Signs of employee disengagement

Realizing that a good employee is unhappy at work can come as a shock, especially when it seemed like everything was going well. Decreasing employee engagement, especially in previously motivated employees, is a serious problem for organizations.

12 professionals from Forbes Human Resources Council point out the telltale signs of employee disengagement that could cost a business its best workers:

  • Withdrawal
  • Poor communication
  • Breaks from routine
  • Silence
  • An apathetic approach
  • Absenteeism
  • Complacency
  • A decline in work quality; missed deadlines
  • Exhaustion, cynicism, inefficiency
  • Lack of participation
  • Naysaying
  • Rudeness

If you can spot the signs that an employee is disengaged, you can take some action to change the situation.

One of the most common mistakes managers make is this: You actually see the signs, but you ignore them for a number of reasons.

You are busy; you don’t care about small changes or small vulnerabilities.

You have a problem of not caring; you assume that this job is the only option for the employees.

You have a problem of not seeing; you ignore the elephant in the middle of the room.

However, a change in an engaged employee may indicate bigger problems than you think.

Ask yourself; are you busy, don’t care or don’t see it at all?

These are all your problems, not your employees’ problems.

How about focusing on these problems before you become a candidate to solve employee problems?

Reasons why business owners fear the remote working

Now when the post-pandemic world is finally on the horizon, companies are slowly calling their employees back to the office. Many employers worry that their workers may quit if not allowed to continue working from home.

Numerous studies done during the pandemic showed that the fears of productivity loss weren’t realized. Various studies showed that the productivity rates are higher now than they were in the traditional working setting.

While we know that the majority of employees want to work in a hybrid way — splitting their time between working remotely and in-person — there’s still heightened fear and stress about working in the hybrid work environment.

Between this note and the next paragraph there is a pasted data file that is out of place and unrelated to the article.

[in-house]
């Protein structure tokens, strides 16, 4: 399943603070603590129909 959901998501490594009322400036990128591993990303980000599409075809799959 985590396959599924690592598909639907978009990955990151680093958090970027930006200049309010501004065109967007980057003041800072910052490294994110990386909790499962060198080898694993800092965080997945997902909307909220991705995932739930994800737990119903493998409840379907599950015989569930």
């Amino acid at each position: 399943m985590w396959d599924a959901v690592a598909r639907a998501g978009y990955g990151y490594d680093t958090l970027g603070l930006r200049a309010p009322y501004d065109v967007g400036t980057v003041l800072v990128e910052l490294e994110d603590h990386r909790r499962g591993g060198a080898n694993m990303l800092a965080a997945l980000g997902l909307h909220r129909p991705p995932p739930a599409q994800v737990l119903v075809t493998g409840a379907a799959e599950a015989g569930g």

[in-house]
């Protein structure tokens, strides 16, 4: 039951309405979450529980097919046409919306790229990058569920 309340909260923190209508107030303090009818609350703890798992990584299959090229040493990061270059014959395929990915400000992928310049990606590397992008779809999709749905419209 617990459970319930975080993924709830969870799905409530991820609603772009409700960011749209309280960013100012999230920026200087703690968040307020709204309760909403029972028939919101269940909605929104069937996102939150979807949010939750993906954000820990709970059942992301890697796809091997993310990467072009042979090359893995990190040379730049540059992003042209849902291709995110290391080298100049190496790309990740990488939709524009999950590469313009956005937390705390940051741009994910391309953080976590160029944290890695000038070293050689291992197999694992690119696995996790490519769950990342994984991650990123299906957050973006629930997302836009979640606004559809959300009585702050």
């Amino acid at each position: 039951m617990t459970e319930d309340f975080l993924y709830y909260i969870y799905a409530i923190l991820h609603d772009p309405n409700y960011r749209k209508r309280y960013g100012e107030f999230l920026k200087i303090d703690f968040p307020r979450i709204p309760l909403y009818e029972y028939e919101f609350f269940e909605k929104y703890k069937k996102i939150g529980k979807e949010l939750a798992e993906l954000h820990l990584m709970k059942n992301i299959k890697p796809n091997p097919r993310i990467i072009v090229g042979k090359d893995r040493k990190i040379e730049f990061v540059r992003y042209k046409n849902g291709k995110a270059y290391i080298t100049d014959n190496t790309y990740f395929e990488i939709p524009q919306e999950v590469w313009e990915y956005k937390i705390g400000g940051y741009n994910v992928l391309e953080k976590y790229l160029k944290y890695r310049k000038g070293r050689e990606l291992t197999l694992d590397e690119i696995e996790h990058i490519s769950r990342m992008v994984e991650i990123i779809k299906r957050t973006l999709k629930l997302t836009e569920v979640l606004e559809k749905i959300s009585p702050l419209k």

What are some of the most common fears business owners have regarding remote work?

  • Retention
  • Loss of Control
  • Loss of Culture
  • Information Security
  • Interruption of one-to-one communication
  • Complicated Recruitment Process
  • The possibility that employees working remotely might not suit everyone’s needs or personality type
  • Thinking that without an office, clients won’t take the company seriously.

When their needs are considered, and the employer trusts them, employees are more likely to stay with their employer and have higher levels of engagement. Organizations of the future will look significantly different from what we are used to, and only those ready to adapt will survive and thrive in this fast-changing environment.

Here are our suggestions:

  • Let go of your fears, it’s the new normal
  • Adapt and be flexible
  • Accelerate tech transformation
  • Trust your employees and get them to trust you
  • Take the issue of employee engagement seriously

What’s the problem with looking busy?

Employee productivity largely improved while working remotely. Many employees don’t want to go back to working in the office full time and this has become a valuable employee perk when trying to attract new talent. When you include remote workers, your job pool grows exponentially.

But… Life is not as easy as it seems for knowledge workers.

Qatalog partnered with GitLab to understand knowledge workers’ experience of asynchronous work, the barriers to adoption, and its growing importance in the modern workplace. The findings of the report Killing Time at Work mean a lot.

Check out the stats